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May 26, 2014

Tips for Eating Out With Kids

Our family truly enjoys eating out together! It is not just something we do to avoid having to cook at home (although I most definitely appreciate an occasional night off from kitchen-duty), but it is truly a hobby for us. We love trying new restaurants. We like experiencing different types of food. We simply enjoy being together in this way.

Today I want to share with you my very best tips for eating out with your kids!

Tips for Eating Out with Kids
Eating Out

David and I also love to the training opportunities that eating out provides for us with our children. We think it is important to teach them how to behave in social situations, and we want our little guys to understand how to behave in a restaurant environment.

With that being said, there are some things we typically keep in mind when we choose to eat out with our little fellas:

Choose the restaurant carefully. There are some restaurants that are kid-friendly and others that are not. When hubby and I are out on a date alone, we like quiet restaurants. When choosing a family-friendly restaurant, the louder the better. I'm sure you can relate to why.

Time your visit carefully. We do our best to specifically time our eating-out adventures. We try to avoid restaurants when our kiddos are tired, cranky, etc. There have been times when we have forced this and it has gone smoothly, but then there have been other times when we have barely made it out alive. A certain trip to The Cheesecake Factory seems to immediately come to mind...

Call ahead! Make reservations or take advantage of "call-ahead seating" - both have been lifesavers for us at times. If a restaurant does not offer either, explain to them that you have little ones, and sometimes they will go ahead and prepare a spot for you.

Be specific with the hostess. When I call ahead or when we arrive at the hostess stand, I will typically ask if an  "out-of-the-way table" is available. This keeps us from being a distraction from others and helps us feel more relaxed.

Keep the order simple. This is not the time to overwhelm the waiter/waitress with specific requests. Keep it simple which will hopefully result in you receiving your food as quickly as possible.

Pay sooner rather than later. Oftentimes - as soon as we order - we go ahead and provide the server with our chosen form of payment. I typically say something like: Since we have the little ones with us, I'll go ahead and take care of our bill. This usually cuts out the entire "check-back-for-dessert" step and gives a very strong hint that you would like to move things along as quickly as possible.

Set high expectations. When it comes to remaining in his seat, our two-year old does not have a choice. He is to sit in his chair for the entirety of the meal, and he is not allowed to get up and roam around our table/the restaurant. When it comes to volume, we strongly encourage "using a quiet talking voice". (Hubby says I'm the one who needs to work on this.) ;-) Okay...back to the kids...Has one of us ever had to take the kids to the car while the other one took care of finishing up inside? Absolutely! When things start to get out of control, we remove our kiddos from the situation. As I mentioned before, we use eating out as a training opportunity. Most of the time, we have no problem! We have given our kids a lot of practice with this type of thing, but of course there have been those not-so-smooth outings...and for those times when there are "issues", we roll with it. When entering a restaurant, we try to remember that things may not go as planned (like the night I bribed my pre-schooler with new underwear), and we try to remind ourselves of the reason why we do what we do.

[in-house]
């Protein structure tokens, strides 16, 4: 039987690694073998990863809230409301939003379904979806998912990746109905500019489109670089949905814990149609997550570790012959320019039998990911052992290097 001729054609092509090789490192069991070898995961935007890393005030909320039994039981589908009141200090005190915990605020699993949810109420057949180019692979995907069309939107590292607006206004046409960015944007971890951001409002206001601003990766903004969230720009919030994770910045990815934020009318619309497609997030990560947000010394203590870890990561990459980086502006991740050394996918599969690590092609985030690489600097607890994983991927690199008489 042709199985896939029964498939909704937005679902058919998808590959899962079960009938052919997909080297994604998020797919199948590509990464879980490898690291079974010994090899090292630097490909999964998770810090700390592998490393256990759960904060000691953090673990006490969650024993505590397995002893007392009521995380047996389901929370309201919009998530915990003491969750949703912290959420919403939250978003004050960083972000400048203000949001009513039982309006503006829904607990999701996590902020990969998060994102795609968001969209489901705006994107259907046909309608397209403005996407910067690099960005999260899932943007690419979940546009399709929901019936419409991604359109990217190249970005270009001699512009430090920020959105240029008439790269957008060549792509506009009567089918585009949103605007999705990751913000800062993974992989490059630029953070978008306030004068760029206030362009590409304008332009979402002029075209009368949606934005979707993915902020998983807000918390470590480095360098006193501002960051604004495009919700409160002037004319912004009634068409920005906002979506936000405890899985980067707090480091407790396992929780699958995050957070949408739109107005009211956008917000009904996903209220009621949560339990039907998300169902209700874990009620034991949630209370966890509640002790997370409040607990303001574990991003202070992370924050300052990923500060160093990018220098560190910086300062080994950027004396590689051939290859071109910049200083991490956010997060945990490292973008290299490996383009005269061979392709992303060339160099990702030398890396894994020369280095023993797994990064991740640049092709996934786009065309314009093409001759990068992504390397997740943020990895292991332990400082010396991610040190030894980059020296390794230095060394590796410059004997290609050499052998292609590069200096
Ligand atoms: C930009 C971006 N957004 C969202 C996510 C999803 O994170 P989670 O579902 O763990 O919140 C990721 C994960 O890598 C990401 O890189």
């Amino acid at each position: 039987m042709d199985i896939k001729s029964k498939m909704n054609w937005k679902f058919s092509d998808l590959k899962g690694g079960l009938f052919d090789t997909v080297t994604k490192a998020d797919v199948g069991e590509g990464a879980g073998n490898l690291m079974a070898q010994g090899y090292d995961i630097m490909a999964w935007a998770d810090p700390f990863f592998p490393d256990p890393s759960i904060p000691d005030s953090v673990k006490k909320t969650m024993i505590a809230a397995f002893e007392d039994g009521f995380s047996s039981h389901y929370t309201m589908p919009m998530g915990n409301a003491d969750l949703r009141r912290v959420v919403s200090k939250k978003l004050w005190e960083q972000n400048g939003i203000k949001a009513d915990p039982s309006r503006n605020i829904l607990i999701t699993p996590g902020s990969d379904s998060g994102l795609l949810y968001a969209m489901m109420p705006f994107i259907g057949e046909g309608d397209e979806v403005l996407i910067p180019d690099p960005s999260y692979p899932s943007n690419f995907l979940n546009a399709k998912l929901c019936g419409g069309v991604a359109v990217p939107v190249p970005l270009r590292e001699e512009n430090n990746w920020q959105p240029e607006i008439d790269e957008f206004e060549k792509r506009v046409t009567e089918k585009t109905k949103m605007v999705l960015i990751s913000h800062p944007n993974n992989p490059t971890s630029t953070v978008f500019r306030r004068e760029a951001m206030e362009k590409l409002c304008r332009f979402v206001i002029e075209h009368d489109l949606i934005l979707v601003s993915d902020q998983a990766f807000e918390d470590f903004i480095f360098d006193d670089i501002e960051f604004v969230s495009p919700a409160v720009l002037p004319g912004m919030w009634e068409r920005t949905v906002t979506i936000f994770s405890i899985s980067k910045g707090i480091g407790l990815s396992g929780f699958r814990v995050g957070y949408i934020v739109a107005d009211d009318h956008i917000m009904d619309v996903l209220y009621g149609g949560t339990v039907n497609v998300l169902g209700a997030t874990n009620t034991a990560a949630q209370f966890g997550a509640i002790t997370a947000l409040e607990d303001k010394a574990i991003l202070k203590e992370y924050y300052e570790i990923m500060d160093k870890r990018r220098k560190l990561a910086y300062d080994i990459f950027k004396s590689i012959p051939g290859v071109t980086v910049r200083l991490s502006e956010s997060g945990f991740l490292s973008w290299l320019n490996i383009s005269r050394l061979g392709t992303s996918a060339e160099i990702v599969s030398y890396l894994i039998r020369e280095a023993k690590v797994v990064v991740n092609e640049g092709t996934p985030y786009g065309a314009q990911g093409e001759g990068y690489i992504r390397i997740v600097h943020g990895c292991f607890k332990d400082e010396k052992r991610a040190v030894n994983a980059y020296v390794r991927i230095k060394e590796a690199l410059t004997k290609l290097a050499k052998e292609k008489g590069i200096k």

Teach your children how to wait. If your itty bitties are starving, sure....go ahead and hand them a few raisins or some Cheerios, but if everyone is okay, waiting on a meal can be a great opportunity for learning patience/delayed gratification. Don't miss it by appeasing them with their tablet or fast food that you have brought in from elsewhere. (Have we ever given our toddler one of our phones in order to keep him occupied? Yes, but it is the rare exception...not the rule.) See this post for more of my thoughts on that.

Encourage manners. Hopefully your children will see you model kind manners toward the restaurant staff. "Please", "Thank You", important. It is also important to teach them how to interact with the server. As soon as they're ready, let them order...don't do their talking for them...give them a chance to practice how everything works.

Interact as a Family: Part of the experience of eating out is learning how to interact with those you are with at the time. I find it so sad to look over and see families completely disengaged - all interacting with their phones and not each other. Talk with each other! We have had some of the silliest conversations while eating out together - I love the giggles that result, and I'm always glad my phone is not in my hand.

Clean Up! Following a mealtime at home, my toddler [and my husband] are required by the chef (that's me) to take their dishes to the sink, etc. I have never worked in food service, but I can imagine that they would appreciate the same type of courtesy being extended their way...whatever we can do to clean up after our families, we should do it. Did your baby spill his puffs all over the floor? Did your toddler spill milk all over his chair? Did your child spread the sugar packets out all over the table? Show some common courtesy and tidy up a bit before you leave. If you choose to leave the mess, please leave a hefty tip. It just seems like the right thing to do...don't you think?

If you enjoyed this post, you might also like to read Tips for Successful Family Vacation: